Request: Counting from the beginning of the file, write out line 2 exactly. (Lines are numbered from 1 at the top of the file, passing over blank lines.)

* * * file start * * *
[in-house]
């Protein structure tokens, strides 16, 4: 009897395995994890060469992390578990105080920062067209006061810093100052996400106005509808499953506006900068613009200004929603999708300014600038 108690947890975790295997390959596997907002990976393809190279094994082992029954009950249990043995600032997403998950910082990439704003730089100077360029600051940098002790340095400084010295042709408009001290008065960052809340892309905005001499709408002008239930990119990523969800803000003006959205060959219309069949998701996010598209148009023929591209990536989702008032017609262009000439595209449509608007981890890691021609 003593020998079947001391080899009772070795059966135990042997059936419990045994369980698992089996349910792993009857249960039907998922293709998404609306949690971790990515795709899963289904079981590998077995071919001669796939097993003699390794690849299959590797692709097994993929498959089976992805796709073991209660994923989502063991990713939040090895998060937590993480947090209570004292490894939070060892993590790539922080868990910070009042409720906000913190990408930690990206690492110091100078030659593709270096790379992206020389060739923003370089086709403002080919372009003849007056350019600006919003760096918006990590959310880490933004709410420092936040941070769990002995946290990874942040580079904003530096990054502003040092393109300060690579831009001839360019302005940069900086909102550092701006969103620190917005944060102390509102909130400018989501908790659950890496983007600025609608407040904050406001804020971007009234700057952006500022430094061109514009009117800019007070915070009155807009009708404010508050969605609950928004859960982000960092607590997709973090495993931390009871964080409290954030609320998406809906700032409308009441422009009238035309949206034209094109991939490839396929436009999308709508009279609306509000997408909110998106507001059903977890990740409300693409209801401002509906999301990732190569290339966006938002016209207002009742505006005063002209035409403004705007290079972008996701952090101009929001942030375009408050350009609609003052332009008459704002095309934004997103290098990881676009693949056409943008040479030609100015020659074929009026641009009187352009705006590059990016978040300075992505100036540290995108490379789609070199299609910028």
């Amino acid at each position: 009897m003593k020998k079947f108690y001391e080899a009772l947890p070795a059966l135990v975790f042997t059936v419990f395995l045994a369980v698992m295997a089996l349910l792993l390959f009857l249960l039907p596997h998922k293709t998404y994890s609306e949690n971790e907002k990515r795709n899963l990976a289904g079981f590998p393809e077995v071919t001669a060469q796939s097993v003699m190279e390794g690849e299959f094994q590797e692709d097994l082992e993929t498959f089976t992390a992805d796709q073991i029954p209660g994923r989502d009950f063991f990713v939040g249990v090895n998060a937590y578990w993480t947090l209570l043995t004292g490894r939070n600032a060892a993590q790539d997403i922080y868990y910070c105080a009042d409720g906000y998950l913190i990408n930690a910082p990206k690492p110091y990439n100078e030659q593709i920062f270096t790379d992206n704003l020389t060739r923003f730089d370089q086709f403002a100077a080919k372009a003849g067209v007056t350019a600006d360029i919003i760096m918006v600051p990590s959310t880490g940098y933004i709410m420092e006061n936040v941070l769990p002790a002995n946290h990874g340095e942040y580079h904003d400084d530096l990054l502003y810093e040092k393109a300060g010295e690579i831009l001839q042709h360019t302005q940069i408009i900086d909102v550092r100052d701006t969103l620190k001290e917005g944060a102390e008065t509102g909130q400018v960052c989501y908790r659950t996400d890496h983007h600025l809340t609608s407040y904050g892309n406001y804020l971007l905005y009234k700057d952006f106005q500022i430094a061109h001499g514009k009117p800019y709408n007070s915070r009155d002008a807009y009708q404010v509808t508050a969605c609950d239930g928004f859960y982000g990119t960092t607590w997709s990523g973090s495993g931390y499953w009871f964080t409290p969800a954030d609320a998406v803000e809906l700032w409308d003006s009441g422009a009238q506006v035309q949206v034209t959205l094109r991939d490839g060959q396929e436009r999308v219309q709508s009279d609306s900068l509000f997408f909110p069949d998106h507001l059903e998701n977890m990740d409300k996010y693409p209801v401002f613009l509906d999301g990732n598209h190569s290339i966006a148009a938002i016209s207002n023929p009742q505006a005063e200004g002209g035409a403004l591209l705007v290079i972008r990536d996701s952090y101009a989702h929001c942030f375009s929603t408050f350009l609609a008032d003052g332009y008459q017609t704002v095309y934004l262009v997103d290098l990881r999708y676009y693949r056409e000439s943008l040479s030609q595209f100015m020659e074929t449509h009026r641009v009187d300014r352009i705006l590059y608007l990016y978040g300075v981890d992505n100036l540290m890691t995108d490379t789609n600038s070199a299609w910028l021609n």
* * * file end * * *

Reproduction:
């Protein structure tokens, strides 16, 4: 009897395995994890060469992390578990105080920062067209006061810093100052996400106005509808499953506006900068613009200004929603999708300014600038 108690947890975790295997390959596997907002990976393809190279094994082992029954009950249990043995600032997403998950910082990439704003730089100077360029600051940098002790340095400084010295042709408009001290008065960052809340892309905005001499709408002008239930990119990523969800803000003006959205060959219309069949998701996010598209148009023929591209990536989702008032017609262009000439595209449509608007981890890691021609 003593020998079947001391080899009772070795059966135990042997059936419990045994369980698992089996349910792993009857249960039907998922293709998404609306949690971790990515795709899963289904079981590998077995071919001669796939097993003699390794690849299959590797692709097994993929498959089976992805796709073991209660994923989502063991990713939040090895998060937590993480947090209570004292490894939070060892993590790539922080868990910070009042409720906000913190990408930690990206690492110091100078030659593709270096790379992206020389060739923003370089086709403002080919372009003849007056350019600006919003760096918006990590959310880490933004709410420092936040941070769990002995946290990874942040580079904003530096990054502003040092393109300060690579831009001839360019302005940069900086909102550092701006969103620190917005944060102390509102909130400018989501908790659950890496983007600025609608407040904050406001804020971007009234700057952006500022430094061109514009009117800019007070915070009155807009009708404010508050969605609950928004859960982000960092607590997709973090495993931390009871964080409290954030609320998406809906700032409308009441422009009238035309949206034209094109991939490839396929436009999308709508009279609306509000997408909110998106507001059903977890990740409300693409209801401002509906999301990732190569290339966006938002016209207002009742505006005063002209035409403004705007290079972008996701952090101009929001942030375009408050350009609609003052332009008459704002095309934004997103290098990881676009693949056409943008040479030609100015020659074929009026641009009187352009705006590059990016978040300075992505100036540290995108490379789609070199299609910028």